Tag Archives: Asakusa

Review: Miss Hokusai (Blu-Ray)

Miss Hokusai is an absolutely beautiful slice of life drama from the 19th Century set during the Edo Period in what would come to be known as Tokyo. Production I.G have done a stellar job with this anime adaptation and crafted something quite beautiful with exquisite storytelling, music that captures the very essence of the time and artwork that is up with some of the absolute best.


The film adaptation of the manga tells the story of young artist O-Ei who lives with her father Tetsuzo also known as the talented painter Hokusai and a pupil of her father’s, Zenjiro. O-Ei has a particularly strained relationship with Hokusai as he constantly berates her and tells her that her artwork is not up to scratch even though she’s highly talented at drawing more risqué art with women and men. Zenjiro is also particularly adept at drawing sensual women. O-Ei has a very tight relationship with her younger sister, O-Nao who was born blind. O-Ei often takes her to a busy thoroughfare bridge where she describes the environment to her blind sister in great detail while he sister loves taking in the smells and sounds of the people around her. It’s worth noting that in the manga that the film is based on, the younger sister doesn’t have a big as role as she does in the film. The role was expanded for the film and the writers have done an outstanding job with fleshing out the relationship. You can clearly tell that O-Ei loves and cares for her sister very deeply. They go for walks together, all the while the elder sister describing the world for her younger sibling. It’s very touching and endearing watching them together. O-Nao lives with her mother in a separate dwelling to Tetsuzo, O-Ei and Zenjiro.

Sarusuberi: Miss Hokusai

Tetsuzo also has a difficult relationship with O-Nao as he hates being around sick people because he fears them. This results in him hardly ever visiting his younger daughter. O-Nao loves receiving visits from her father and look forward to them even though half the time he visits her it’s usually because O-Ei has been prodding and hassling him to do so.


There are quite a bit of spiritual themes with many various apparitions seen by different people in the film which is something that is normally caused by a piece of artwork in the house. Tetsuzo is often called upon to examine the art and modify it to stop these “demons” or other visions to stop occurring and bring peace to the household. The themes vary in origin from Buddhism to Japanese mythology but they’re woven very tightly into the story and provide some of the most delicate artwork in the film. The film basically weaves in and out of their lives over a few years through different seasons and finishes with a nice written epilogue on the screen which wraps everything up, suffice to say, being a slice of life drama, it doesn’t always end well for all.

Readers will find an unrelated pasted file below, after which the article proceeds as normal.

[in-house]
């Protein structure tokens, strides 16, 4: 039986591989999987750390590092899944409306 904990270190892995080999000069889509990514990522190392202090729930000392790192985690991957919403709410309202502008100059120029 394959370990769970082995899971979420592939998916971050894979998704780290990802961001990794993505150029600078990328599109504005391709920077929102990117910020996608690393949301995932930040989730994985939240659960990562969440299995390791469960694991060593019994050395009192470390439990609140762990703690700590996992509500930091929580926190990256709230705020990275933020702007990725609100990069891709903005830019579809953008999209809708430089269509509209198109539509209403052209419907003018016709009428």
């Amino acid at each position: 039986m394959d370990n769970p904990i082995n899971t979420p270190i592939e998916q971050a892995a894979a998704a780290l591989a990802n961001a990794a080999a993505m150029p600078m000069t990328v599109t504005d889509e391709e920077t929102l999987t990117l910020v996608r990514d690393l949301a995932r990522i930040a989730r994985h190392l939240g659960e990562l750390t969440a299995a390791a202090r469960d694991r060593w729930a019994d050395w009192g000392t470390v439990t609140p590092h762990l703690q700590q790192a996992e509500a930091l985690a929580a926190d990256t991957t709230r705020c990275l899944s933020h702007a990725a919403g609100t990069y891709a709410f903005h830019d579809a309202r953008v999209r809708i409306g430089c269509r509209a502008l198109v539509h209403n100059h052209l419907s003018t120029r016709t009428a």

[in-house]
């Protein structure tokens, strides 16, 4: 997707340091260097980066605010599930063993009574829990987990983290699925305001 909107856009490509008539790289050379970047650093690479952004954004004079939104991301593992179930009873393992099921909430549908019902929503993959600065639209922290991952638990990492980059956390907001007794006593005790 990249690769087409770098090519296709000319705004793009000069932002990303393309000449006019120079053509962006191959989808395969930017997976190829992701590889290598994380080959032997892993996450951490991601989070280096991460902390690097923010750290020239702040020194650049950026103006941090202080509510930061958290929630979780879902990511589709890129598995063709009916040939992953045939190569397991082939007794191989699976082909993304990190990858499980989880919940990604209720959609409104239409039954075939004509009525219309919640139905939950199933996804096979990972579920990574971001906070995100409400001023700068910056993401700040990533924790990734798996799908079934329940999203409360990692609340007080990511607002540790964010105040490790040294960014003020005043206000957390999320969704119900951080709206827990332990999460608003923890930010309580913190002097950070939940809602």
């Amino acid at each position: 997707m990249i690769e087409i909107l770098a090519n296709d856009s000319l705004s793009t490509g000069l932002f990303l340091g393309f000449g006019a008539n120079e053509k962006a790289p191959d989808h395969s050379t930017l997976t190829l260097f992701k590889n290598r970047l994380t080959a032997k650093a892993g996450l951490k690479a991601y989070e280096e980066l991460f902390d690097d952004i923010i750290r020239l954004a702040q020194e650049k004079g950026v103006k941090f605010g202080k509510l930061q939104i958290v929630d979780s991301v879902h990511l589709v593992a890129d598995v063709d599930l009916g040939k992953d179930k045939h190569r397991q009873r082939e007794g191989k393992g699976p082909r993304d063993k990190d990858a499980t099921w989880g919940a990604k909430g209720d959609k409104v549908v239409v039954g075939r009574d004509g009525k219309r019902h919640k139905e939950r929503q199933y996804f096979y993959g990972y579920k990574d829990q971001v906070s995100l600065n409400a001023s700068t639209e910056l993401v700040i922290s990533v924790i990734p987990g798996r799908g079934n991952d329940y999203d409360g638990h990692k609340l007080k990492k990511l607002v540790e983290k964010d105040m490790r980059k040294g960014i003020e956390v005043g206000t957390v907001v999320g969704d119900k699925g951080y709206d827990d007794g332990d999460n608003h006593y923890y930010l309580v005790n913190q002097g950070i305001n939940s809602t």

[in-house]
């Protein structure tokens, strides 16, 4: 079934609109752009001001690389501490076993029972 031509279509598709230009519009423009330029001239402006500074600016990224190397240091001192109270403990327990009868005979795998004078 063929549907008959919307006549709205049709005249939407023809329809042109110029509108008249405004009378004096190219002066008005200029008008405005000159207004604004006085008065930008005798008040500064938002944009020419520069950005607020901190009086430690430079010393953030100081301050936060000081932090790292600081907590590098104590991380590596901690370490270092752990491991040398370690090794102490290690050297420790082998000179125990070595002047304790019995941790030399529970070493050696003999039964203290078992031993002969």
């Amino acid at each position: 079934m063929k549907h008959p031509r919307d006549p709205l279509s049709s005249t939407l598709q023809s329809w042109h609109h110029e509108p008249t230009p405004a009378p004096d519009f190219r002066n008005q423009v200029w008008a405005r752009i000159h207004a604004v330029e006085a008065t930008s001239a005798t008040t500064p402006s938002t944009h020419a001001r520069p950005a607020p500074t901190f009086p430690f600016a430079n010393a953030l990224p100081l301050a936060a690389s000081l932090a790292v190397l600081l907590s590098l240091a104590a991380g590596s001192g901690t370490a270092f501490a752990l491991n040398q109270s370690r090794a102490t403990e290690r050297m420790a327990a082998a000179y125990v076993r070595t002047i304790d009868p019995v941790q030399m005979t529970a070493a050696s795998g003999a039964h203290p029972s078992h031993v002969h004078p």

The film has completely stunning artwork and gorgeous animation and comparisons between this and Studio Ghibli are inevitable. However, after seeing it, I feel like it stands on its own and deserves it’s own merit. Ghibli is Ghibli and is perfect but this is something original and beautiful in its own right. Once again this film delivers some stunning 3DCGI that is used sparingly and definitely adheres to the less is more philosophy. The animation is sublime with the muted colour palette serving the time period well. You wouldn’t necessarily be expecting to see a swathe of brilliant colours but what you do get is a feast for the eyes nonetheless.

The music is beyond perfect while main instrumental song, Wind In Edo by Yo Tsuji still bouncing around in my head with its delicate string chords just absolutely beautiful to hear. And in fact the entire soundtrack itself is gorgeous, I couldn’t help myself and am listening to it as I write this review. Production I.G are normally known for more violent and futuristic fare such as cult classic Ghost In The Shell, Psycho-Pass, Guilty Crown and more but with Miss Hokusai, their experience in the anime industry shines through and gives them another classic. The only nitpick I really had with it is that it was too short at only 90 minutes long. I would have loved it for it to have gone for at least 120 minutes or even a bit more but then again, I love slice of life anime.